Sunbathing affects fertility across generations

Sunbathing affects fertility across generations
Highlights

Sunbathing affects fertility across generations, Norwegian researchers have found that children born in years with lots of solar activity had a higher probability of dying compared to those who were born in the years with less sunlight.

Norwegian researchers have found that children born in years with lots of solar activity had a higher probability of dying compared to those who were born in the years with less sunlight.

On average, the lifespan of children born in years that had a great deal of solar activity was 5.2 years shorter than other children.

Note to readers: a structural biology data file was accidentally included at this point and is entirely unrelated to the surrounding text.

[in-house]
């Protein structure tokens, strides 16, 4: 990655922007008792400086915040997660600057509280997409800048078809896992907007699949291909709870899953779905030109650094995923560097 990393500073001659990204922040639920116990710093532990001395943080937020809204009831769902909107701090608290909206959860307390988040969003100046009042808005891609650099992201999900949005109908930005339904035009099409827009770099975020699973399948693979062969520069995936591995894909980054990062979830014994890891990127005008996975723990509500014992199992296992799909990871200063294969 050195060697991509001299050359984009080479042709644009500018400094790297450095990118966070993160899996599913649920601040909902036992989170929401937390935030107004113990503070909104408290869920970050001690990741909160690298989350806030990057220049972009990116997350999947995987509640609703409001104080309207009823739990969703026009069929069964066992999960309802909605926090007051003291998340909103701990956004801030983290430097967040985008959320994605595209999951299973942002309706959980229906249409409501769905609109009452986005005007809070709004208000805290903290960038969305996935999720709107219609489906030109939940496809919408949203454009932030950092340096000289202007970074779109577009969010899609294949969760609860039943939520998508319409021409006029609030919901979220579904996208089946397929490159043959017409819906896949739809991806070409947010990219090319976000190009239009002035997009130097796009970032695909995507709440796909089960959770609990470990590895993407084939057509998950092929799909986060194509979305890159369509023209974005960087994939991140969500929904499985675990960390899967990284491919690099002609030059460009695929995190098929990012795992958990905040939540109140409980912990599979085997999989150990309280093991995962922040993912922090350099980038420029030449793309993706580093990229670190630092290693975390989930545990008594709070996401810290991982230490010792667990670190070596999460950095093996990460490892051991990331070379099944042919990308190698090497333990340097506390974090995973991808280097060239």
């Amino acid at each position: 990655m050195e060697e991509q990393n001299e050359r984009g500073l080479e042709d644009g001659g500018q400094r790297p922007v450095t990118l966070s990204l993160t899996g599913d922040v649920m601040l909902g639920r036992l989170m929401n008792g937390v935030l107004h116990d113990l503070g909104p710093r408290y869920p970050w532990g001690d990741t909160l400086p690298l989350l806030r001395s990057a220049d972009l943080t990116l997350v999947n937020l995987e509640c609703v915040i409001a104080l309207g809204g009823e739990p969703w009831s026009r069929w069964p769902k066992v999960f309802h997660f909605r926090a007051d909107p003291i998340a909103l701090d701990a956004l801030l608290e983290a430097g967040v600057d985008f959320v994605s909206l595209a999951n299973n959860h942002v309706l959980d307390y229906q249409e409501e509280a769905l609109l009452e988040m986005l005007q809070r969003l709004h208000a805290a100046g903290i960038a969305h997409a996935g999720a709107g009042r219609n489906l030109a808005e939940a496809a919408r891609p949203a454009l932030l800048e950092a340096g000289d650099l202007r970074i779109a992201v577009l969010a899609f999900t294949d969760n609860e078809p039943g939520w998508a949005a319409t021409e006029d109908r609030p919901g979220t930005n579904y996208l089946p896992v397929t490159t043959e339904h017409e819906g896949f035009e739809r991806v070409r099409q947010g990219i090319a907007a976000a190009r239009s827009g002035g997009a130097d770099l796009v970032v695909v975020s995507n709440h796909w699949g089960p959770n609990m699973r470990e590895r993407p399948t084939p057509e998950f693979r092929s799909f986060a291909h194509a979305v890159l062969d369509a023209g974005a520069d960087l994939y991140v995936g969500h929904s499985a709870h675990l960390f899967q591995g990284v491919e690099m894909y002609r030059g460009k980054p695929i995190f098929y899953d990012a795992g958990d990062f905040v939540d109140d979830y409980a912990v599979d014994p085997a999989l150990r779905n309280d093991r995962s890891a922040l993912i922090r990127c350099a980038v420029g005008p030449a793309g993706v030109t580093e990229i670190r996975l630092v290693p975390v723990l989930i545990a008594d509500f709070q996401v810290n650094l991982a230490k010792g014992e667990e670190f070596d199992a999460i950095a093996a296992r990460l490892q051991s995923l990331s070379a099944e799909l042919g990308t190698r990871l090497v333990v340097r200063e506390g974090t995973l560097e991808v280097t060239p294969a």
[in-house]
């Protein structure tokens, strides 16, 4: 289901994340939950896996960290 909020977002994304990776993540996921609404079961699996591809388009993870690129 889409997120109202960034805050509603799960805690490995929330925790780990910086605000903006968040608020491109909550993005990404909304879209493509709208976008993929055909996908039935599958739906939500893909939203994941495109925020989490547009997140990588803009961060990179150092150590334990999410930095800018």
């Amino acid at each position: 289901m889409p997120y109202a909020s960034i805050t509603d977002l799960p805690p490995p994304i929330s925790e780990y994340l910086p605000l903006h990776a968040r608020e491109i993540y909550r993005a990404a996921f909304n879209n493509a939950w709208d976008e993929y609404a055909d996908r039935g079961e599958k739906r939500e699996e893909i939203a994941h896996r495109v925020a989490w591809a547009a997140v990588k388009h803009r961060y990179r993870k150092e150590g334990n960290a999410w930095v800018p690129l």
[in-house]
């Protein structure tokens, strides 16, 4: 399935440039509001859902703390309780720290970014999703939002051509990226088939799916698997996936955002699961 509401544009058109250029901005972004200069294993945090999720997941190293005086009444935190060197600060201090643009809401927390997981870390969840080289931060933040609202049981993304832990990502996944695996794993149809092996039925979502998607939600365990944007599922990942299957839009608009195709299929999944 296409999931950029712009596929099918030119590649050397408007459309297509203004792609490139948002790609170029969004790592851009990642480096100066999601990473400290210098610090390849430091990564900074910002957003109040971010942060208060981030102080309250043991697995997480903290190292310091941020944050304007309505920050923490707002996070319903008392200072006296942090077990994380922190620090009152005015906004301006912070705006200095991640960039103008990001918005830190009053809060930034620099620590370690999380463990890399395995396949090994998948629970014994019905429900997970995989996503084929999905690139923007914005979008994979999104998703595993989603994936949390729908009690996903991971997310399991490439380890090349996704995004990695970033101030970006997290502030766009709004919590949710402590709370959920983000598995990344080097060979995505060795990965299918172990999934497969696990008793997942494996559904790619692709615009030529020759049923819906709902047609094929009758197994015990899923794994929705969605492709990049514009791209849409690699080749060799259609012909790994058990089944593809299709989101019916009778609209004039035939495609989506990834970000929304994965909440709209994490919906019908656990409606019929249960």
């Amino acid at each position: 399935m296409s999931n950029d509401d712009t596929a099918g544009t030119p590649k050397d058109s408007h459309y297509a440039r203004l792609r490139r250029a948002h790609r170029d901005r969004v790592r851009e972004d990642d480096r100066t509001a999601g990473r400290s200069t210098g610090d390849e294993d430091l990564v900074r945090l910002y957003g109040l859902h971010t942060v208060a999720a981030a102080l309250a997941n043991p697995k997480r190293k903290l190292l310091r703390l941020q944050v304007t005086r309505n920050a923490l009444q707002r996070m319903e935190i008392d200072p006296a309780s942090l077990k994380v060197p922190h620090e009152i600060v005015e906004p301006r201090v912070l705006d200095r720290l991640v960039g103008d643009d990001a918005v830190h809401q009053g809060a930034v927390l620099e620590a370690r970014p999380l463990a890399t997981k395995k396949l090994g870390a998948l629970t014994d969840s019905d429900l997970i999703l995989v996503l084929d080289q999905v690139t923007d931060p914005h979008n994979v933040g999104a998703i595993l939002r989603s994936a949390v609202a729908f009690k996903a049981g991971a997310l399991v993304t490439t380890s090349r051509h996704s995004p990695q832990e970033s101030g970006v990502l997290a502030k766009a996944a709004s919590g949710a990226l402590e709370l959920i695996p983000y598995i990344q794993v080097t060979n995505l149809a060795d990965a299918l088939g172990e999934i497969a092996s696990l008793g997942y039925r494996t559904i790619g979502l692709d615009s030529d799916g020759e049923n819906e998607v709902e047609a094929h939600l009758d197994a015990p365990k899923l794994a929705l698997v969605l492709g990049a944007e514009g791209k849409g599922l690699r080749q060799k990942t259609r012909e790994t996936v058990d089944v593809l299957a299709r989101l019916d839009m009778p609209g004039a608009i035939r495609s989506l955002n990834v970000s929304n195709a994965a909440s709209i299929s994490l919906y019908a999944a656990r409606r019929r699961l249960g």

The largest difference was in the probability of dying during the first two years of life.

"There are probably many factors that come into play but we have measured a long-term effect over generations. The conclusion is that you should not sunbathe if you are pregnant and want to have a lot of grandchildren," said lead researcher Gine Roll Skjaervoe from the Norwegian University of Science and Technology's (NTNU) department of biology.

The team also found that children who were born in years with lots of sunshine and who survived were also more likely to have fewer children, who, in turn, gave birth to fewer children than others.

The finding shows that increased ultraviolet (UV) radiation during years of high solar activity had an effect across generations.

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